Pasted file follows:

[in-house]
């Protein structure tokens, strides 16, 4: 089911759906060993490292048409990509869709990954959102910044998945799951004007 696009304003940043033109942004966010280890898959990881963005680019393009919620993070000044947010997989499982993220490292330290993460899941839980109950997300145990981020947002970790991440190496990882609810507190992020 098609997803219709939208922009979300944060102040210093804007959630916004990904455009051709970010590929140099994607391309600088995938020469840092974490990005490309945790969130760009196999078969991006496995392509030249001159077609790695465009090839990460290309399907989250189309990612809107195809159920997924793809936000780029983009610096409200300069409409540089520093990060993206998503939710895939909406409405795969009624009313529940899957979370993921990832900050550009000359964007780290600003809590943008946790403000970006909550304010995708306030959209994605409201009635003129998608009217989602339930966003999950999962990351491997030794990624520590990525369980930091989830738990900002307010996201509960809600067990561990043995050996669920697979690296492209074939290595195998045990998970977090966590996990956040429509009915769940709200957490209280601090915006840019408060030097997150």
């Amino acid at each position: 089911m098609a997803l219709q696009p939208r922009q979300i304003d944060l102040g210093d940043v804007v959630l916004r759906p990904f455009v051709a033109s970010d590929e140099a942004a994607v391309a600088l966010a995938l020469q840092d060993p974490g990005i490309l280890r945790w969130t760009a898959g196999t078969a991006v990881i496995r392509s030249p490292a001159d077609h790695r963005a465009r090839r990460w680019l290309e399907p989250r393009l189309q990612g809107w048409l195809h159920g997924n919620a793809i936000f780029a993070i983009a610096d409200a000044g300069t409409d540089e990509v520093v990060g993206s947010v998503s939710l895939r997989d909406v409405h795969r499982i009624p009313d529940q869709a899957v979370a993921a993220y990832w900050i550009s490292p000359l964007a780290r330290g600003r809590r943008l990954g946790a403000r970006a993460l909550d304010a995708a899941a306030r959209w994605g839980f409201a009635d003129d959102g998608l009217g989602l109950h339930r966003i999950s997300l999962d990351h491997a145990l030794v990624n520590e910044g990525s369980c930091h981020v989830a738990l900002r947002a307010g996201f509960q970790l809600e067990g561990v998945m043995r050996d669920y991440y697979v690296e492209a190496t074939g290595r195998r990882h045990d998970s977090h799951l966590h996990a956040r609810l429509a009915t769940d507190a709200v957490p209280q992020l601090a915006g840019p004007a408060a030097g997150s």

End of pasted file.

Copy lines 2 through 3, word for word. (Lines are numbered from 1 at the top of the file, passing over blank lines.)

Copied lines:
């Protein structure tokens, strides 16, 4: 089911759906060993490292048409990509869709990954959102910044998945799951004007 696009304003940043033109942004966010280890898959990881963005680019393009919620993070000044947010997989499982993220490292330290993460899941839980109950997300145990981020947002970790991440190496990882609810507190992020 098609997803219709939208922009979300944060102040210093804007959630916004990904455009051709970010590929140099994607391309600088995938020469840092974490990005490309945790969130760009196999078969991006496995392509030249001159077609790695465009090839990460290309399907989250189309990612809107195809159920997924793809936000780029983009610096409200300069409409540089520093990060993206998503939710895939909406409405795969009624009313529940899957979370993921990832900050550009000359964007780290600003809590943008946790403000970006909550304010995708306030959209994605409201009635003129998608009217989602339930966003999950999962990351491997030794990624520590990525369980930091989830738990900002307010996201509960809600067990561990043995050996669920697979690296492209074939290595195998045990998970977090966590996990956040429509009915769940709200957490209280601090915006840019408060030097997150």
């Amino acid at each position: 089911m098609a997803l219709q696009p939208r922009q979300i304003d944060l102040g210093d940043v804007v959630l916004r759906p990904f455009v051709a033109s970010d590929e140099a942004a994607v391309a600088l966010a995938l020469q840092d060993p974490g990005i490309l280890r945790w969130t760009a898959g196999t078969a991006v990881i496995r392509s030249p490292a001159d077609h790695r963005a465009r090839r990460w680019l290309e399907p989250r393009l189309q990612g809107w048409l195809h159920g997924n919620a793809i936000f780029a993070i983009a610096d409200a000044g300069t409409d540089e990509v520093v990060g993206s947010v998503s939710l895939r997989d909406v409405h795969r499982i009624p009313d529940q869709a899957v979370a993921a993220y990832w900050i550009s490292p000359l964007a780290r330290g600003r809590r943008l990954g946790a403000r970006a993460l909550d304010a995708a899941a306030r959209w994605g839980f409201a009635d003129d959102g998608l009217g989602l109950h339930r966003i999950s997300l999962d990351h491997a145990l030794v990624n520590e910044g990525s369980c930091h981020v989830a738990l900002r947002a307010g996201f509960q970790l809600e067990g561990v998945m043995r050996d669920y991440y697979v690296e492209a190496t074939g290595r195998r990882h045990d998970s977090h799951l966590h996990a956040r609810l429509a009915t769940d507190a709200v957490p209280q992020l601090a915006g840019p004007a408060a030097g997150s």